Navy Wings Of Gold, by Lt. F. William Robinson, USNR
This book is two books in one. The first half of the book recounts Lt. Robinson’s involvement as a Navy aviator in the Pacific during WWII. The second half of the book contains nine chapters in which his wife, brother, brother-in-law, and six friends relate their WWII experiences.
The author flew the Grumman TBF Avenger torpedo bomber during his active duty in the Pacific. His tale is not of heroic deeds or air-to-air combat, but of the mundane day-to-day events he experienced and observed around him. The story covers the earning of his wings as a civilian in Alaska, the first to do so, his joining of the U.S. Navy, training to become a pilot, preparation for battle, being severely injured in a plane crash, and eventual discharge from the Navy. We follow the author through his experiences of learning how to fly the Navy way, to his participation in the testing of the first rockets fired from naval aircraft, service in the war zone with Composite Squadron VC-7, loss of his aircraft while trying to land back aboard Manila Bay CVE 61, and his long recovery from the injuries suffered in this crash. Within this story we experience the heartbreak the author feels in having to inform the bride of one of his best friends that her husbands is dead, the anguish he feels of surviving his aircraft crash while his two crew members do not, and his regret in not reporting to the proper authorities the poor flying judgment constantly exercised by a fellow pilot who later caused the death of eight other men in a multi-plane crash. The author closes his story with his stateside duty after being released from medical care and his short postwar career in the Navy Reserves.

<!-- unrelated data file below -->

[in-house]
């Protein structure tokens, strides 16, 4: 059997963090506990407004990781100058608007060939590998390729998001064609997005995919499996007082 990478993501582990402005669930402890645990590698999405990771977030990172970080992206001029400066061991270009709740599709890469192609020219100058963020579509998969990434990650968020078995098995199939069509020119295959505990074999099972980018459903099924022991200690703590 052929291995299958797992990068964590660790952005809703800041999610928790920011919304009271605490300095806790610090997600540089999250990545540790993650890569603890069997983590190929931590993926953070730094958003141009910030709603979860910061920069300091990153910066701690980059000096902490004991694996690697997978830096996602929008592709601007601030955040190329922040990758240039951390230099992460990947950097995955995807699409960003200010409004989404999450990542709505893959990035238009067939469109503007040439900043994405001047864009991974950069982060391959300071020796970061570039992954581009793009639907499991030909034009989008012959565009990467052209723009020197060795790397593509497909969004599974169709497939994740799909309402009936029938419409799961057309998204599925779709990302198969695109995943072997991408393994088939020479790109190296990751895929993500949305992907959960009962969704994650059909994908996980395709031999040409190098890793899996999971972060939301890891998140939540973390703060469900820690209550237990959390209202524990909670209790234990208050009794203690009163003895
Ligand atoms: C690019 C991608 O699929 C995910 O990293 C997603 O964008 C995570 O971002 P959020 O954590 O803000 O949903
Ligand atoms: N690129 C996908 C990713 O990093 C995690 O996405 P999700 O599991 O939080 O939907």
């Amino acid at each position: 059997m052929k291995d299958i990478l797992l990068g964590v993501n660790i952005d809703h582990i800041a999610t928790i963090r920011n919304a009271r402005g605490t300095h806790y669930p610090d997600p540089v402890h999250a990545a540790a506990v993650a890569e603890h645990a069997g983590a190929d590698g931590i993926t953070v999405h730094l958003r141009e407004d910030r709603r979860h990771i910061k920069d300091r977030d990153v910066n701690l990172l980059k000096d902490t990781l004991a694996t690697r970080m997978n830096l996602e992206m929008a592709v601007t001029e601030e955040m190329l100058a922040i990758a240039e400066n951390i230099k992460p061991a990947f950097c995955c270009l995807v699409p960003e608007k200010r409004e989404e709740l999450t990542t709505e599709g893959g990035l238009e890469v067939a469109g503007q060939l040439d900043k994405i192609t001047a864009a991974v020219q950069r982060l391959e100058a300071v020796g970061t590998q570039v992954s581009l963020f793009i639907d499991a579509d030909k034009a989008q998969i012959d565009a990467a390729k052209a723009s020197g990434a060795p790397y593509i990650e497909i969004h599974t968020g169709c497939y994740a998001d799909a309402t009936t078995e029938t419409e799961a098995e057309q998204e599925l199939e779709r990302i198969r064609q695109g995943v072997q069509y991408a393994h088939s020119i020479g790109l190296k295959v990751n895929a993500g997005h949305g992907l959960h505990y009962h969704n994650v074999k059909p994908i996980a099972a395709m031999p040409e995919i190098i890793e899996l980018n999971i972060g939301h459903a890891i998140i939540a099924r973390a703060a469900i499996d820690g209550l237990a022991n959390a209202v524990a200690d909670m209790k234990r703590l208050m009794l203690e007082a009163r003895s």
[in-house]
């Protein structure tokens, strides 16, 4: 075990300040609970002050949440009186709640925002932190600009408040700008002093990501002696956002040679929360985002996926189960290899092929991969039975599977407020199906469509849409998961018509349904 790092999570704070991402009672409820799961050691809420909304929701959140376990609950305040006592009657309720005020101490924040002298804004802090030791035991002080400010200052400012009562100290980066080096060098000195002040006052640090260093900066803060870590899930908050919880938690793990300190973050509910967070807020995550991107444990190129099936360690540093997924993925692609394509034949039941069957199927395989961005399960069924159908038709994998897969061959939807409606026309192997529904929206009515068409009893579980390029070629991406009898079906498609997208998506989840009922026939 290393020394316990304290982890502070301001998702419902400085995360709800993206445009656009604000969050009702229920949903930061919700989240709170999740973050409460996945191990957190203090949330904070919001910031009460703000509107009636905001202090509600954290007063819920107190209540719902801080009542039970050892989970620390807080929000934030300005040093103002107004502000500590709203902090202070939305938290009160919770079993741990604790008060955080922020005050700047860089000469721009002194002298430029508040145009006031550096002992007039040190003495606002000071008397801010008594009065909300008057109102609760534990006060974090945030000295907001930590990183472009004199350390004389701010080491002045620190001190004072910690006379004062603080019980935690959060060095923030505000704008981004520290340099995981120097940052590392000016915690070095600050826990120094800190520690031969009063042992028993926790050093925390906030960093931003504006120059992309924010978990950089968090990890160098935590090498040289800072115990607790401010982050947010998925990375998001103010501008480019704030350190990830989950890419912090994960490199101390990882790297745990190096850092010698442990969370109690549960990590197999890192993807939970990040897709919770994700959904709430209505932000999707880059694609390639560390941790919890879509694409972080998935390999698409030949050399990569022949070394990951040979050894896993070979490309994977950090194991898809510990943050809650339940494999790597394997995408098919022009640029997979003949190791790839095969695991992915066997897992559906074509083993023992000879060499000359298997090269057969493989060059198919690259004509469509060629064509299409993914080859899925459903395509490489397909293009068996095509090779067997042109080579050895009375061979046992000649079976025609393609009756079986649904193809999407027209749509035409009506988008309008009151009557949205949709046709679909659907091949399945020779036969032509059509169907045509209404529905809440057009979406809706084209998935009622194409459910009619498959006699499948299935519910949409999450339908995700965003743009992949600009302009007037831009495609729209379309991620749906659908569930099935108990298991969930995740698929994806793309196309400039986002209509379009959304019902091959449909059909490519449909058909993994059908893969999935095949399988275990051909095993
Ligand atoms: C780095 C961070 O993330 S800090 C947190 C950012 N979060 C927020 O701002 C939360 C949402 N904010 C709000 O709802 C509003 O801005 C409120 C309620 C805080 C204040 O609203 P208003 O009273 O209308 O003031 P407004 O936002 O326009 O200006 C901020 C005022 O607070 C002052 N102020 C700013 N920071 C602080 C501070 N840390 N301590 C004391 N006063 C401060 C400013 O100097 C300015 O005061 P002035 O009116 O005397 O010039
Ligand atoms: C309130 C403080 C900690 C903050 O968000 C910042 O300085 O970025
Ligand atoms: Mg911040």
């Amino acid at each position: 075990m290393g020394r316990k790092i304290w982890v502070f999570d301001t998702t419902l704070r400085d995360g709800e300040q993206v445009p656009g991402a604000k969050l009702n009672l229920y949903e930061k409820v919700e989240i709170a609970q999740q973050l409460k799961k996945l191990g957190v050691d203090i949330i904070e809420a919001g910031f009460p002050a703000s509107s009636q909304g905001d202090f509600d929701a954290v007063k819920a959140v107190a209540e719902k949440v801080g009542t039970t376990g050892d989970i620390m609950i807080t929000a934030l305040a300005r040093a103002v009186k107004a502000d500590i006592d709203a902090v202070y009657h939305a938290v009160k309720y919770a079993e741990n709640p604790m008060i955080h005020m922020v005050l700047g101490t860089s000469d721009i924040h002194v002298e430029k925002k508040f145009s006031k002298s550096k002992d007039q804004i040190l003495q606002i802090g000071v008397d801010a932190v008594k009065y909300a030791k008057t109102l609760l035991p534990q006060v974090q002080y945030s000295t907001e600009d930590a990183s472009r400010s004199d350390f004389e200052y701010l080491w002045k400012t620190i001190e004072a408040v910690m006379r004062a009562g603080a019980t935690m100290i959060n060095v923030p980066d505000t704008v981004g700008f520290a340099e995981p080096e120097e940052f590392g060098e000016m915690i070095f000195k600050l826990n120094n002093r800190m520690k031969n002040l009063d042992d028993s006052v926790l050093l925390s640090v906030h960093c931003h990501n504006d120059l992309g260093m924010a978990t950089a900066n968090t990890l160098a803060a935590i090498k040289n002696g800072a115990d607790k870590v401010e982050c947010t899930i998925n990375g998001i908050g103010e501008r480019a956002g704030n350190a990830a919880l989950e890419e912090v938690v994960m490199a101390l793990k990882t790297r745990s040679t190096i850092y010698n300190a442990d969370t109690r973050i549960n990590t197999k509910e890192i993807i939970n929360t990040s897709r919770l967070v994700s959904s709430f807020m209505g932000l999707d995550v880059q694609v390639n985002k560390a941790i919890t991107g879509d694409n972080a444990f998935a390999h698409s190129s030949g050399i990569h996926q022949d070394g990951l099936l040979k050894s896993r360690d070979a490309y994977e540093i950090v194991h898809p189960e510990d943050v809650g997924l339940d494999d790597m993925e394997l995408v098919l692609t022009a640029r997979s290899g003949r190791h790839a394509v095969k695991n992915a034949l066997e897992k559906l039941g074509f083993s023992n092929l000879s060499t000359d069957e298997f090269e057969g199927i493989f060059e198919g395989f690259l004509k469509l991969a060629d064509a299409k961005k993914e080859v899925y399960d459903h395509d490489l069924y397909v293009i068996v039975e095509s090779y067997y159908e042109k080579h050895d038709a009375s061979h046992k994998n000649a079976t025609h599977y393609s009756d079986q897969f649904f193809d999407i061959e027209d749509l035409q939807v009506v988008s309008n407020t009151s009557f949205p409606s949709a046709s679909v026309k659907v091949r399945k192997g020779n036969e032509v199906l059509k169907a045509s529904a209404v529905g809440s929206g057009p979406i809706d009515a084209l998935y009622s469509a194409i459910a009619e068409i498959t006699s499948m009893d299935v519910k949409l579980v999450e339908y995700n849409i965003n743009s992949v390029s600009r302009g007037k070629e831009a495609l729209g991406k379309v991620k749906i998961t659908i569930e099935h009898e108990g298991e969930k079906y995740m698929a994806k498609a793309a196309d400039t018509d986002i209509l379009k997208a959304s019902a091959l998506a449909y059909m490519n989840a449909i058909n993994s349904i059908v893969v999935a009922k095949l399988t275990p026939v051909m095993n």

The other nine stories are not so much of movie screen heroism but of carrying out one’s duties to oneself and to others during wartime. Each of these stories, his wife’s included, tells of life during WWII on the civilian front and in the war zone. They all add to the literature about “The Greatest Generation.” All in all, the book is an excellent account of how the day-to-day events of 1941-45 were viewed through the eyes of ten American citizens.
(Trafford Publishing, 2004; 343 pp.; $26.99 — ISBN 9780971079519)